The Power of Myth
In her perky adaptation of Metamorphoses,Roman writer Ovid's greatest work—a massive narrative poem collecting together more than 200 myths—playwright Mary Zimmerman narrows her focus to a mere nine stories. Director Anne Justine D'Zmura's arresting stagingcaptures their essence—most of them focused on love or sex in its many varieties—and her startling visual acuity leads us into a world where gods interact with human beings and the life-altering power of passion literally transforms characters into animals, trees, birds and flowers.
Played out on scenic designer Sibyl Wickersheimer's awesome set (bleached wood planks, pools of running water, floating light bulbs high like stars in a sky, rope ladders that stretch to heaven), it's a theatrical journey that tells tales many of us haven't heard since we picked up a copy of Bulfinch's in high school.
D'Zmura gets things off to a rocky start, muddling the beginning of the play by throwing a morass of stage pictures, music, movement and dance at us, initially losing the story she's supposed to be telling in the chaos. While she and her student ensemble find their way again once the actual myth-making begins, Zimmerman's script doesn't always trust that the audience is smart enough to get the metaphors, resorting to a narration that needlessly explains what we've just seen.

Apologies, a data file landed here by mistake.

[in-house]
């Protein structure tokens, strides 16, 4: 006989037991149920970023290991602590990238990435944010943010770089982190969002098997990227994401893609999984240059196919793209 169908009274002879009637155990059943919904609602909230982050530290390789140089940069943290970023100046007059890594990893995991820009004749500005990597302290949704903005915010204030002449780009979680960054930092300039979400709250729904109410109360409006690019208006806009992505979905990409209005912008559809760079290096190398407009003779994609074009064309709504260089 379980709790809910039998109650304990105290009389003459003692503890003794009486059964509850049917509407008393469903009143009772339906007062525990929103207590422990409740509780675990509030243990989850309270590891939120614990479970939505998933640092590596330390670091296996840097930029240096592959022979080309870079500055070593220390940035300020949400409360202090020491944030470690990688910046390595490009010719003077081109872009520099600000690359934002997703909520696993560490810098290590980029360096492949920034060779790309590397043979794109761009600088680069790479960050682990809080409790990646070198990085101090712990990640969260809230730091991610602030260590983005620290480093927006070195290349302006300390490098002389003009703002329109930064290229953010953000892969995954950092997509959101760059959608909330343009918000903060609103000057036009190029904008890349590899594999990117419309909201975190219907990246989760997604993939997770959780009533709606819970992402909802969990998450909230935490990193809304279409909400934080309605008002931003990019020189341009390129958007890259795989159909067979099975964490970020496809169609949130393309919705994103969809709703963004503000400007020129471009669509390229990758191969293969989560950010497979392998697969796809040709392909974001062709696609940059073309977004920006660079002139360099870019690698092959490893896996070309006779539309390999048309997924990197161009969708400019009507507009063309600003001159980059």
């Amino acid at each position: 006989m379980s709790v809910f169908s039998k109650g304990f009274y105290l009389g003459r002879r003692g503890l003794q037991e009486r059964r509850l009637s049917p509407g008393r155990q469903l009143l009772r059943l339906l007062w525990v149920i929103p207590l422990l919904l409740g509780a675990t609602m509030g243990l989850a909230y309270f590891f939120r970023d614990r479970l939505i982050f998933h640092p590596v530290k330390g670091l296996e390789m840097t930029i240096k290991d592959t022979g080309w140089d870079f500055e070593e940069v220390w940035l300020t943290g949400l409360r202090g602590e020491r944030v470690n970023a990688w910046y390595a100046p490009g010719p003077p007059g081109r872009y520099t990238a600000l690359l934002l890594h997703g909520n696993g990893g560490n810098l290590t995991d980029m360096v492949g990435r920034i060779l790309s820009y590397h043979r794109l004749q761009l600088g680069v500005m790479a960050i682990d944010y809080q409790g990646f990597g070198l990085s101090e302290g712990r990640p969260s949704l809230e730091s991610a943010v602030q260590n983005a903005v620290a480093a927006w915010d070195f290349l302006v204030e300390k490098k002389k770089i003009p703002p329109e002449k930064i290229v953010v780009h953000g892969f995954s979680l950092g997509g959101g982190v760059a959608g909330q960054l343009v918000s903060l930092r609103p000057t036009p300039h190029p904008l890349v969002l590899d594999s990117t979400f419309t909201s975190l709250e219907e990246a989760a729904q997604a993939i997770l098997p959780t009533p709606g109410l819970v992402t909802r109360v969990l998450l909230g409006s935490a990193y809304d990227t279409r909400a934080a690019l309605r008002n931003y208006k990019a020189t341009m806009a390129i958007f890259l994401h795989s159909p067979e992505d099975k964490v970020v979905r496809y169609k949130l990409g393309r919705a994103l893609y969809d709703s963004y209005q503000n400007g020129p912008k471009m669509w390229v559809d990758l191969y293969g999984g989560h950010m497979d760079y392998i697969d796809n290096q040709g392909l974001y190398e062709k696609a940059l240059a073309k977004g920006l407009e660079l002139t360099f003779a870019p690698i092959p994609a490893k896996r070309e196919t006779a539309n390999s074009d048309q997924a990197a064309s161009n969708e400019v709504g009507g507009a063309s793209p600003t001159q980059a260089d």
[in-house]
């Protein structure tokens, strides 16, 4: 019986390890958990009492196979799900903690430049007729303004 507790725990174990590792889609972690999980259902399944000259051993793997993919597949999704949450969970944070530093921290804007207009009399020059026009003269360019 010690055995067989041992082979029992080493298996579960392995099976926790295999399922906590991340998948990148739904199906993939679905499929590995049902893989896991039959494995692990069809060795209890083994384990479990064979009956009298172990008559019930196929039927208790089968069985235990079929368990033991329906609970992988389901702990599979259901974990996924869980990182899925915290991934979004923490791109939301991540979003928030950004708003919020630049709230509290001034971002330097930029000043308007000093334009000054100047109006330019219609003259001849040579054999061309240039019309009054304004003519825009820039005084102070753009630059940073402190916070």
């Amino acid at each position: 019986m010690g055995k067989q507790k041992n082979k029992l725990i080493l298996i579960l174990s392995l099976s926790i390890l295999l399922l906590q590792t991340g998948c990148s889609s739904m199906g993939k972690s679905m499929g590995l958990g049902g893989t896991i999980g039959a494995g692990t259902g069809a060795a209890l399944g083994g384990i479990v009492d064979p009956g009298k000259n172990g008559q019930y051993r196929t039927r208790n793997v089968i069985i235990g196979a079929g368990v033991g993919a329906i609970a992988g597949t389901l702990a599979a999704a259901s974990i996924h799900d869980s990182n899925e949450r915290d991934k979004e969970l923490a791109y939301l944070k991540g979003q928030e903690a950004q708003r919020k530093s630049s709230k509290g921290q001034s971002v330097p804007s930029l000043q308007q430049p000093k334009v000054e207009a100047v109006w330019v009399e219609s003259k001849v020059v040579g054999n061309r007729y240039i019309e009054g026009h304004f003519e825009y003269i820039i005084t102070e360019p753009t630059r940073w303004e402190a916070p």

Despite those caveats, this is an often crisp, entertaining way to while away 90 minutes. We need our myths now more than ever to tell us how we should (and should not) live. If nothing else, the play may draw you back to the original source material, and you'll hear no complaints from me on that score.
METAMORPHOSES, CAL STATE LONG BEACH, STUDIO THEATRE, NEAR SEVENTH STREET, BETWEEN WEST CAMPUS DRIVE AND EAST CAMPUS DRIVE, (562) 985-5526. THURS., DEC. 8, ?7 p.m.; Fri., 8 p.m.; SAt, 2 & 8 p.m. $12-$15.
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